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The oldest form of government in the United States dating back to the 17th century, townships represent self-governance in its truest and purest form. The township board of supervisors is directly accessible to the people of the commonwealth with no layers of bureaucracy in between.
Townships are governed by a board of three or five supervisors elected at large by the voters for a six-year term. Three-quarters of Pennsylvania's township governing bodies have three members. Conversion to a five-member board requires the approval of the township's electorate.
Years ago, supervisors were mainly in charge of maintaining roads and bridges and plowing snow in the winter. Today, as the needs of township residents have grown, so has the role of township supervisor. From public safety to emergency services to environmental protection, these volunteer public servants assume an ever-greater role in providing services and facilities to respond to their citizens' needs and, especially, to meet the demands of a constantly increasing array of state and federal.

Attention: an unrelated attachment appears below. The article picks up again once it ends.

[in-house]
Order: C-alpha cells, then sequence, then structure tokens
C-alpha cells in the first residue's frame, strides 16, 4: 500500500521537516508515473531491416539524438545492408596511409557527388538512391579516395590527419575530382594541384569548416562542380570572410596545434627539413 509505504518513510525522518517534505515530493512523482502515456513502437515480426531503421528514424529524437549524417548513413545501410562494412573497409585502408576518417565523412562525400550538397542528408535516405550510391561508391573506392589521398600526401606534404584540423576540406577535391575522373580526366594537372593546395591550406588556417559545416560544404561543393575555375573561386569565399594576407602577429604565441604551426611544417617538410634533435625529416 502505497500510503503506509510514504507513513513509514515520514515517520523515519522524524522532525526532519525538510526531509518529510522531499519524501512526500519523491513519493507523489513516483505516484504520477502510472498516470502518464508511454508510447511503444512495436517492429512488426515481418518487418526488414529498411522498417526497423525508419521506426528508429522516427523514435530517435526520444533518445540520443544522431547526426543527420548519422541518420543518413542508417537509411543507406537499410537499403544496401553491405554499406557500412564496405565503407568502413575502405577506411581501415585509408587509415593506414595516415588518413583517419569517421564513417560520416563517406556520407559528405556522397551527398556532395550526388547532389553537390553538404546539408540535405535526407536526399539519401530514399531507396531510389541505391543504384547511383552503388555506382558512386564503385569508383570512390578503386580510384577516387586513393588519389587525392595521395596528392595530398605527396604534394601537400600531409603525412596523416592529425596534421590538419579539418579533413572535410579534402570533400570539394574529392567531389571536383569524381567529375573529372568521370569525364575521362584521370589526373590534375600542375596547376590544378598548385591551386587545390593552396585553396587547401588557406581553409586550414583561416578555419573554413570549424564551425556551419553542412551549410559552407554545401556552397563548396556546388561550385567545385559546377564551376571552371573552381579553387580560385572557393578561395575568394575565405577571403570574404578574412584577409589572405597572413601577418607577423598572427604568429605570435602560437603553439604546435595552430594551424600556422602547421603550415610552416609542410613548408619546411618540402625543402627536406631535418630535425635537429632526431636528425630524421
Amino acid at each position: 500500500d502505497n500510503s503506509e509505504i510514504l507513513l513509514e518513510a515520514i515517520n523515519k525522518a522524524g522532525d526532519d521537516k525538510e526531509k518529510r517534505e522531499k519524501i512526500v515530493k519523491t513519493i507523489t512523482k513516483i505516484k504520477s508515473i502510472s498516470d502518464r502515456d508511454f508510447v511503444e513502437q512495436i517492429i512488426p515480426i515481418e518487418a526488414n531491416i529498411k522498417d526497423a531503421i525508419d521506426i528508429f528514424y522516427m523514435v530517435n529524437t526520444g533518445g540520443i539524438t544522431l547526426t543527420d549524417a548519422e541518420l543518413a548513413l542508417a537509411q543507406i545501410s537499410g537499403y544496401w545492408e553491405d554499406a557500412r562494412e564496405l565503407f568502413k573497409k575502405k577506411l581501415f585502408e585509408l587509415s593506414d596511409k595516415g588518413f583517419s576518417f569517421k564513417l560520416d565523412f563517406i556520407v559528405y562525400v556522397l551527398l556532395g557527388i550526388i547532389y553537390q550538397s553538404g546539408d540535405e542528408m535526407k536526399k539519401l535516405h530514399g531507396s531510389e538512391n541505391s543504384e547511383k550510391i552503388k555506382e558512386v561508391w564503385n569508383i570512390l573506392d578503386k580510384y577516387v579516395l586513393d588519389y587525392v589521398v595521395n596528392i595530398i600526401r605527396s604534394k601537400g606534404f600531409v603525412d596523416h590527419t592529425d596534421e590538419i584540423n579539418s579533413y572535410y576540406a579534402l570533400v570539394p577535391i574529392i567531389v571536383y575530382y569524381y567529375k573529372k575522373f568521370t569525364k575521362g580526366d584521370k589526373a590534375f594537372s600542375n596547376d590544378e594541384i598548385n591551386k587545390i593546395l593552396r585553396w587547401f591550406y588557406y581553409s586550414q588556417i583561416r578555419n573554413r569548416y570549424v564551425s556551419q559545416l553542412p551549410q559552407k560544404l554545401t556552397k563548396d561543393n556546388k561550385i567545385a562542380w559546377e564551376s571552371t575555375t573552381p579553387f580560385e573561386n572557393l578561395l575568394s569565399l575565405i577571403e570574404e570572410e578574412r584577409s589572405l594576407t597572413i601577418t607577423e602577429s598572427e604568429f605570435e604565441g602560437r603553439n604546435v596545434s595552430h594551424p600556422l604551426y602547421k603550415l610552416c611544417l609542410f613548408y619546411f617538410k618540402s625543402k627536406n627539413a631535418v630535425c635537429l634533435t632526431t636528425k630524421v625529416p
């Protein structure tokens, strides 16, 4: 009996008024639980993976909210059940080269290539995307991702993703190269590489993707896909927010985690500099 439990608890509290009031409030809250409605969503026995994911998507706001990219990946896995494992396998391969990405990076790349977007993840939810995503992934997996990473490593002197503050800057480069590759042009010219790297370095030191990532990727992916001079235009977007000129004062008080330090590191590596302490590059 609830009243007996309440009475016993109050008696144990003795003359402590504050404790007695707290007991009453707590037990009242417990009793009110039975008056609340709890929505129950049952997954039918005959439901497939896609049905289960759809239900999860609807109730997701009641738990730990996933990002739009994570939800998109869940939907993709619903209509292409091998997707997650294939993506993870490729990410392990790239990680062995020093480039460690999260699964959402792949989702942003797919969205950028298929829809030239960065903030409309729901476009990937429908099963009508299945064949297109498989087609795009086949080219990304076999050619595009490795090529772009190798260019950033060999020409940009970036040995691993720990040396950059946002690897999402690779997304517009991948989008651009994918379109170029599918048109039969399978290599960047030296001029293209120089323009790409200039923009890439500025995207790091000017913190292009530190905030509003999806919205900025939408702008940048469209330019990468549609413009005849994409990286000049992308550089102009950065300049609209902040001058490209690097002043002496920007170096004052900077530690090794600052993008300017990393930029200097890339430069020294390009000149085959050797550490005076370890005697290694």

The board of supervisors serves as the township's legislative body, setting policy, enacting local ordinances, adopting budgets, and levying taxes. Because there is no separately elected executive, except in some home rule townships, the board also performs the executive functions, such as enforcing ordinances, approving expenditures, and hiring employees.